October trade figures beat estimates
Updated: 2013-11-08 23:49
By Li Jiabao (China Daily)
Two buyers examine products for Christmas in Yiwu, Zhejiang province. Thanks to stronger demands from the United States and European Union, China's exports in October increased 5.6 percent year-on-year, the General Administration of Customs said on Friday. Zhang Jiancheng / For China Daily
China's exports and imports regained momentum in October as global conditions improved and domestic demand remained steady.
The improvement in October increased the country's odds of achieving the 8 percent trade growth target for 2013, which was set at the start of this year, experts said.
"China's foreign trade performance was satisfactory last month, with exports and imports regaining steam more quickly than anticipated," said Wang Jun, an expert at the China Center for International Economic Exchanges.
Total trade last month was up 6.5 percent year-on-year. Exports increased 5.6 percent, compared with close to 0.3 percent decline in September, the General Administration of Customs said on Friday.
Imports rose 7.6 percent, faster than the 7.4 percent growth pace in the previous month, yielding a trade surplus of $31.1 billion, the biggest so far this year.
"China's external trade environment is smooth, with demand from the United States and the European Union rebounding. Meanwhile, imports have remained robust since mid-year owing to an improvement in domestic demand," Wang said.
Exports to the US, the country's largest market, expanded 8.1 percent, the biggest increase since February.
On Thursday, statistics were released showing that the US economy grew an estimated 2.8 percent in the third quarter, the fastest pace this year and up from 2.5 percent in the second quarter.
Export shipments to the EU, China's second-biggest market, surged 12.7 percent in October, the biggest rise since February.
The EU has seen a return to economic growth this year, while its debt crisis has eased and confidence has returned to its financial markets, according to Jonathan Faull, director-general for the internal market and services of the European Commission.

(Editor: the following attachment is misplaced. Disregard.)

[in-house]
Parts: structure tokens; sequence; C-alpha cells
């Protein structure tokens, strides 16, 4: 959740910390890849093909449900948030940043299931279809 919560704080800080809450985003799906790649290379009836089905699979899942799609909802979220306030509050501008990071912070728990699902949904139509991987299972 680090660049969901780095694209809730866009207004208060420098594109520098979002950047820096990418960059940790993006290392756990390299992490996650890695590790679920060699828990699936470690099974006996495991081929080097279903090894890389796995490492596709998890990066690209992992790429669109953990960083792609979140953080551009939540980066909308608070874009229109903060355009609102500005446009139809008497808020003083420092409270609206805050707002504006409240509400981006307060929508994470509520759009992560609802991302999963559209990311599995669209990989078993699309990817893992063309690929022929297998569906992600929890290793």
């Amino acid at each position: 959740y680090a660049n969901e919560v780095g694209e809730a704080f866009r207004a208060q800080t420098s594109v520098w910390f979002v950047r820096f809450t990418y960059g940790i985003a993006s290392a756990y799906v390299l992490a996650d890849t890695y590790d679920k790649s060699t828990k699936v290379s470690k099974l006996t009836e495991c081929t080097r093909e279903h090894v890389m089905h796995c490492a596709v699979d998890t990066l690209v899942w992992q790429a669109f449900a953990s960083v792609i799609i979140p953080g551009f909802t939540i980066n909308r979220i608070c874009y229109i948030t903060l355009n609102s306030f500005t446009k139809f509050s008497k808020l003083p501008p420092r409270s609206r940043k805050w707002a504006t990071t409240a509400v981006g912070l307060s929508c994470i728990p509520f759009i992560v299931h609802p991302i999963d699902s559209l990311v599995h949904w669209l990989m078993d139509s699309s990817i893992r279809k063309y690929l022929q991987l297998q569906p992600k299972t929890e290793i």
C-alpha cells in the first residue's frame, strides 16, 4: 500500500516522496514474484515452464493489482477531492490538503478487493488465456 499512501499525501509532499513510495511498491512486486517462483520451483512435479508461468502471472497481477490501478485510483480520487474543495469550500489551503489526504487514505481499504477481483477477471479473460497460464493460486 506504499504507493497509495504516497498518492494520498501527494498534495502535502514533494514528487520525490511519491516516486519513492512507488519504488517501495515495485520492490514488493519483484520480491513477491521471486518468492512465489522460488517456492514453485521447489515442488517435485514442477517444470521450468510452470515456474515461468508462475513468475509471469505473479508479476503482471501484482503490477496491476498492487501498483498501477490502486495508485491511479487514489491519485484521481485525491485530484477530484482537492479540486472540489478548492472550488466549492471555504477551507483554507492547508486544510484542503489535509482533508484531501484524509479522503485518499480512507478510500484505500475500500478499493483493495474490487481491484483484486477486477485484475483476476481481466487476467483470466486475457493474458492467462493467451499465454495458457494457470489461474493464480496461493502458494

Stronger overseas demand may strengthen confidence among China's new leadership as to meeting this year's 7.5 percent GDP growth target. The Party's 18th Central Committee will hold a meeting, the Third Plenary Session, from Saturday to Tuesday.
That meeting is expected to formulate a blueprint for the nation's economic reforms over the next decade.
As China's exports gradually improve and the trade surplus continues to widen, the country is likely to see increased capital inflows and easier domestic liquidity, the financial department of the Bank of China Ltd said in a research note.
The trade surplus during the January-October period stood at $200.46 billion, the biggest 10-month total since 2008 and approaching the full-year figure of $230.7 billion for 2012.
Meanwhile, China's currency has appreciated about 2.3 percent against the US dollar this year, the most among 11 major Asian currencies tracked by Bloomberg. A stronger yuan hurts China's exports as it makes Chinese products more expensive abroad in dollar terms.
"China has a strong possibility of reaching the 8 percent trade growth target this year, as the demand from developed economies has significantly improved from last year," said Song Hong, an economist at the Institute of World Economics and Politics at the Chinese Academy of Social Sciences.
The academy is a central government think tank.
Overall trade in the January-October period rose 7.6 percent to $3.4 trillion, said the customs agency. Trade with the EU went up 0.5 percent, while that with the US was up 6.9 percent.
Trade with the Association of Southeast Asian Nations rose 10.9 percent, but that with Japan dropped 7 percent.
Bloomberg News contributed to this story.